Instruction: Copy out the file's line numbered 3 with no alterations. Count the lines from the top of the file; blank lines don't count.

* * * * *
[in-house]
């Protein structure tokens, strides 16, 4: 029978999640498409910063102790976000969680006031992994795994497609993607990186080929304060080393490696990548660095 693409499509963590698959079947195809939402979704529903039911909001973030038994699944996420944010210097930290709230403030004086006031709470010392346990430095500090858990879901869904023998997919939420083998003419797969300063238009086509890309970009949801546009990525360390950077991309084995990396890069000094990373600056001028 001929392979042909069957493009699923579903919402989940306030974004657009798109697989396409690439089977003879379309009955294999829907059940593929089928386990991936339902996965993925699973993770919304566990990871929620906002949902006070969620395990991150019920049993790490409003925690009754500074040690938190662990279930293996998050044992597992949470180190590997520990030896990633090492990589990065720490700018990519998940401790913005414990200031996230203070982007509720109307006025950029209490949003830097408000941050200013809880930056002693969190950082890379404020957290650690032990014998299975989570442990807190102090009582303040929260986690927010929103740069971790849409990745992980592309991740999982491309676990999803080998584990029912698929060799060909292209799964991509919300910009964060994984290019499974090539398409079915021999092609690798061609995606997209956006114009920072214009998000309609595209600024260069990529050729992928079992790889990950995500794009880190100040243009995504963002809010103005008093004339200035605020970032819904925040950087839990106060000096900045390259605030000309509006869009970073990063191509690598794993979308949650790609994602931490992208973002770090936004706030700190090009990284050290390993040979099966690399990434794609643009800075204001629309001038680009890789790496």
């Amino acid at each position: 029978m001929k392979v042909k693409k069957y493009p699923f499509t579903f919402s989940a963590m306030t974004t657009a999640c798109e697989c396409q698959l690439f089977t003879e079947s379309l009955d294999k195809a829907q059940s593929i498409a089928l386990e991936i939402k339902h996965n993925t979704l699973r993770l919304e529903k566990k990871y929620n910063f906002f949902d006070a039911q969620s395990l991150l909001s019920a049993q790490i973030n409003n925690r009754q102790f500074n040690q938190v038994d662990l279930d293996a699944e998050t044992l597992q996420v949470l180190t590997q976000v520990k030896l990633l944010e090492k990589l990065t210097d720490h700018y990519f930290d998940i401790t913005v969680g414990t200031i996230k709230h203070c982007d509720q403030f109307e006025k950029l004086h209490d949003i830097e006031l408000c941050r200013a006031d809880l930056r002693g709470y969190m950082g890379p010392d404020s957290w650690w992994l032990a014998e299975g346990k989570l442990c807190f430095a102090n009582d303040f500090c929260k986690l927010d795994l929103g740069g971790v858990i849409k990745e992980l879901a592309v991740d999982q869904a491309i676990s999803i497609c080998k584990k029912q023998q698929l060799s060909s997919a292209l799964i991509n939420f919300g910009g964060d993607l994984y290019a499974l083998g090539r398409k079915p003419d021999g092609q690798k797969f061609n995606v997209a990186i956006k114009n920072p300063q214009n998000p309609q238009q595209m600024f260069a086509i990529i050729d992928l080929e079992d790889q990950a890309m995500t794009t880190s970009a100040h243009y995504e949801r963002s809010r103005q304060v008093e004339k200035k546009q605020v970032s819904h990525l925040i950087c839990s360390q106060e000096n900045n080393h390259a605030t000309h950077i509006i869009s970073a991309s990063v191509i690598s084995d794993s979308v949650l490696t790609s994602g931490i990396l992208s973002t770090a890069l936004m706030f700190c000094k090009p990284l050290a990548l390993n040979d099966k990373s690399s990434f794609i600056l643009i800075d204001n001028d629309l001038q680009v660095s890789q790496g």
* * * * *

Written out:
């Amino acid at each position: 029978m001929k392979v042909k693409k069957y493009p699923f499509t579903f919402s989940a963590m306030t974004t657009a999640c798109e697989c396409q698959l690439f089977t003879e079947s379309l009955d294999k195809a829907q059940s593929i498409a089928l386990e991936i939402k339902h996965n993925t979704l699973r993770l919304e529903k566990k990871y929620n910063f906002f949902d006070a039911q969620s395990l991150l909001s019920a049993q790490i973030n409003n925690r009754q102790f500074n040690q938190v038994d662990l279930d293996a699944e998050t044992l597992q996420v949470l180190t590997q976000v520990k030896l990633l944010e090492k990589l990065t210097d720490h700018y990519f930290d998940i401790t913005v969680g414990t200031i996230k709230h203070c982007d509720q403030f109307e006025k950029l004086h209490d949003i830097e006031l408000c941050r200013a006031d809880l930056r002693g709470y969190m950082g890379p010392d404020s957290w650690w992994l032990a014998e299975g346990k989570l442990c807190f430095a102090n009582d303040f500090c929260k986690l927010d795994l929103g740069g971790v858990i849409k990745e992980l879901a592309v991740d999982q869904a491309i676990s999803i497609c080998k584990k029912q023998q698929l060799s060909s997919a292209l799964i991509n939420f919300g910009g964060d993607l994984y290019a499974l083998g090539r398409k079915p003419d021999g092609q690798k797969f061609n995606v997209a990186i956006k114009n920072p300063q214009n998000p309609q238009q595209m600024f260069a086509i990529i050729d992928l080929e079992d790889q990950a890309m995500t794009t880190s970009a100040h243009y995504e949801r963002s809010r103005q304060v008093e004339k200035k546009q605020v970032s819904h990525l925040i950087c839990s360390q106060e000096n900045n080393h390259a605030t000309h950077i509006i869009s970073a991309s990063v191509i690598s084995d794993s979308v949650l490696t790609s994602g931490i990396l992208s973002t770090a890069l936004m706030f700190c000094k090009p990284l050290a990548l390993n040979d099966k990373s690399s990434f794609i600056l643009i800075d204001n001028d629309l001038q680009v660095s890789q790496g």